A Divided Senate Confirms Cabinet Nominees

  

Earlier this week, we recapped the flurry of confirmation activity we expected during the week of February 6th-10th.  Congress barnstormed through a series of contentious confirmation votes.

On Tuesday, the Secretary of Education nominee, Betsy DeVos, was confirmed by a slim 51-50 vote in the Senate with Vice President Pence casting the tie breaking vote. The following day, Senator Sessions was confirmed almost entirely along party lines with a 52-47 vote to have him lead the Justice Department as Attorney General. In a procedural move, Senate Majority Leader Mitch McConnell prevented Sen. Elizabeth Warren (D-MA) from reading a letter opposing Sessions’ nomination for a federal judgeship written by civil rights icon Coretta Scott King to the U.S. Senate back in 1986; McConnell invoked Rule 19 of the Senate Rules. The rule, which states that ‘No senator in debate shall, directly or indirectly, by any form of words impute to another Senator,’ is rarely invoked and thus drew widespread criticism. Unsurprisingly, the procedural silencing only drew wider attention to the now famous letter.

On Wednesday, the President’s nominee for the Supreme Court, Neil Gorsuch, told Senator Richard Blumenthal (D-CT) that he found the President’s comments on the judiciary both “demoralizing” and “disheartening.” Senate Democrats, however, continue to cast doubt over Gorsuch’s ability to be an independent judicial check on the President’s authority.

Congressman Tom Price (R-GA), on Friday, was confirmed by a vote of 52-47 to become Secretary of Health and Human Services. Following extensive debates over ethics and Price’s investments in healthcare companies he had jurisdiction over as a member of Congress, Republicans called the early morning roll-call vote at about 2:00 AM. He was sworn in later that morning by Vice President Mike Pence.

Lastly, the ninth circuit federal court of appeals unanimously ruled to uphold a lower court’s ruling blocking President Trump’s travel ban from seven majority-Muslim countries. The lawsuit was filed by the Washington state Attorney General, and is a significant setback for a Presidency that’s only three weeks old.

President Trump Nominates Judge Neil Gorsuch (10th Circuit) to the Supreme Court

  

Last night, President Trump tapped federal appeals court Judge Neil Gorsuch to fill the empty seat on the Supreme Court.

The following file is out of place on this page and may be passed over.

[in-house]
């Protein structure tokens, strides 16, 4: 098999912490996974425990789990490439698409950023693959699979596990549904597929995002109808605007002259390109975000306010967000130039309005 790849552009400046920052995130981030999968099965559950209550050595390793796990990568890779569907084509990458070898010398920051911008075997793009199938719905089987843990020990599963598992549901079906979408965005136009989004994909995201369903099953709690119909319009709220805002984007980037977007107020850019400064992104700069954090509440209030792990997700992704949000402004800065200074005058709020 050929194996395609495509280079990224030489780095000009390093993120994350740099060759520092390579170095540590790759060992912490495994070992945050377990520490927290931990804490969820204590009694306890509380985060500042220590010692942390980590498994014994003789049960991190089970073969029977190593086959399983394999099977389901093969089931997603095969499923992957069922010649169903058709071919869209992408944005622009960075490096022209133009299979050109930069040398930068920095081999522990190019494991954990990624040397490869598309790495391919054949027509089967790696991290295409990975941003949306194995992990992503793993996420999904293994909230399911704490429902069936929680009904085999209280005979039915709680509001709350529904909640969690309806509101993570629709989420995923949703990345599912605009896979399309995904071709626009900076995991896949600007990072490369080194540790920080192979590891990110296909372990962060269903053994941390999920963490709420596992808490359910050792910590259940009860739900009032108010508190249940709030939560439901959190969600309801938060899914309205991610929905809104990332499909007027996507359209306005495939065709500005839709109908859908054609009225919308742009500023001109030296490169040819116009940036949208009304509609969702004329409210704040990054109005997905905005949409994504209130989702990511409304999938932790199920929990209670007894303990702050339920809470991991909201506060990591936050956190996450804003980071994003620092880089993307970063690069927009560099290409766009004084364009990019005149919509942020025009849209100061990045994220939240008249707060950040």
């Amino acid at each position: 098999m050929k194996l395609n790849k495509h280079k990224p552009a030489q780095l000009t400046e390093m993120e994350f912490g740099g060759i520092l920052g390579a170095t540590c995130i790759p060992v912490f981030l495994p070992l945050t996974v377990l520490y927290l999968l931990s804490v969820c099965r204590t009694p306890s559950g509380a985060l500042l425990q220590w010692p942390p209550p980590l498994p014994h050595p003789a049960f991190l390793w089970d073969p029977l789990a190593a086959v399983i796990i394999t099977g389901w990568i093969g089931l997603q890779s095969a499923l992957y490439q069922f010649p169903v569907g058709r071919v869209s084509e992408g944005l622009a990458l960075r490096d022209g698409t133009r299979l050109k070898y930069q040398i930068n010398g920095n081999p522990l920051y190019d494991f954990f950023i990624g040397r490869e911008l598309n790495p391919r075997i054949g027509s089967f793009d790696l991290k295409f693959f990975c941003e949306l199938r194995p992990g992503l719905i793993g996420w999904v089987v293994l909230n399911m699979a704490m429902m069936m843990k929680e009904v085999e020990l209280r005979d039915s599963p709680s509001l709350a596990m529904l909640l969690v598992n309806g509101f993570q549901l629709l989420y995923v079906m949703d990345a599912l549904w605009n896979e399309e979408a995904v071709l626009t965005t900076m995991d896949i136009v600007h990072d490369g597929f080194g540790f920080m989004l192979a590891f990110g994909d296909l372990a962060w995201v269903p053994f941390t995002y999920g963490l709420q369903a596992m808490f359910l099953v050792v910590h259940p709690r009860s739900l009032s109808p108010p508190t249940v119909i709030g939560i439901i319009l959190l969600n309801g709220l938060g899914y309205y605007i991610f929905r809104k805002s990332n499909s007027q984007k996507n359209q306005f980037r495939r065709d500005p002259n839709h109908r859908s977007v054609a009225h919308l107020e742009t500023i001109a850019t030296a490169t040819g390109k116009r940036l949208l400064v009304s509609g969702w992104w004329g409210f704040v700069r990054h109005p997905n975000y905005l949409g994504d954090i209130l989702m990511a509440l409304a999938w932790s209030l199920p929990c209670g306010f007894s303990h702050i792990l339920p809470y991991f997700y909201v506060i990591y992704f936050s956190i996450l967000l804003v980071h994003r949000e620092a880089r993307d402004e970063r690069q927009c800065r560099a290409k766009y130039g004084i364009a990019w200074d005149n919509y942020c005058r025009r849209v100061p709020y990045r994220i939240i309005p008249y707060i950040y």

Gorsuch is a right-leaning judge who once clerked for Justice Anthony Kennedy.  Gorsuch, 49, is among youngest of recent Supreme Court nominees (Justice Clarence Thomas was 43 when nominated, and Chief Justice John Roberts and Justice Elena Kagan were both 50.)

In 2013, he was part of the lower court that sided with Hobby Lobby. That’s the private company that successfully argued that Obamacare violated its religious beliefs by requiring it to cover birth control for its employees. Gorsuch is considered an “originalist” – meaning he believes the Constitution should be interpreted exactly how the Founding Fathers wrote it. If approved, he’d be filling the seat of another originalist, Justice Antonin Scalia, who died almost exactly a year ago.

Under the Constitution, the President nominates a Justice and the Senate has to approve. Last Congress, the Republican Party argued that they didn’t think President Obama should fill the seat in an election year. Obama went ahead and picked centrist federal appeals court Judge Merrick Garland but since the GOP controlled Congress, it blocked Garland all year. Dems were less than pleased.

Supporters say this is exactly what they wanted: a right-leaning justice who’ll keep the Supremes to the right. Critics remember Trump’s campaign promise to appoint someone who’d overturn Roe v Wade – and worry Gorsuch could help make that happen.

What’s next? Gorsuch now has a job interview with the Senate. And since the Dems aren’t super thrilled to be interviewing Gorsuch, they’ll be giving him extra scrutiny. They may even choose to filibuster (read: block) his confirmation. If that happens, the GOP could ‘go nuclear’ – aka change the rules so they wouldn’t need the Dems to approve Trump’s pick at all.

Freedom of Religion: In Hobby Lobby Stores vs. Sebelius, Gorsuch wrote a concurring opinion siding with the craft store and its owners arguing the courts should accept one’s interpretation of their faith’s requirements and that they were likely to succeed in claiming the ACA contraception mandate infringed on their freedom of religion.

Regulations:  Gorsuch has also questioned the constitutionality of the current volume of federal regulations Caring Hearts Personal Home Services vs Burwell.

Guns: While not a Second Amendment question, Gorsuch has indicated disagreement with some convictions for a felon’s knowing possession of a firearm, suggesting that prosecutors must prove that the defendant both knew he or she was a felon and knew that he or she was in possession of the firearm (rather than just knowingly possessing a firearm being sufficient for conviction). In one such case, Gorsuch did note that “gun possession is often lawful and sometimes even protected as a matter of constitutional right,” but it was still settled on statutory rather than Second Amendment grounds.  These cases are less an indication of Gorsuch’s views on gun rights, and rather evidence that — like Scalia — Gorsuch is an advocate for the rule of lenity. Conservative outlet American Thinker criticized Gorsuch for joining the majority opinion in U.S. v. Rodriguez, where the court cited Terry v. Ohio to uphold the legality of the search of a man who was found to be in possession of an illegal handgun. American Thinker wrote the case “causes us to have some concern about his understanding of the relationship between the government and an armed citizenry,” while acknowledging that the ruling was on Fourth Amendment grounds, not Second Amendment grounds.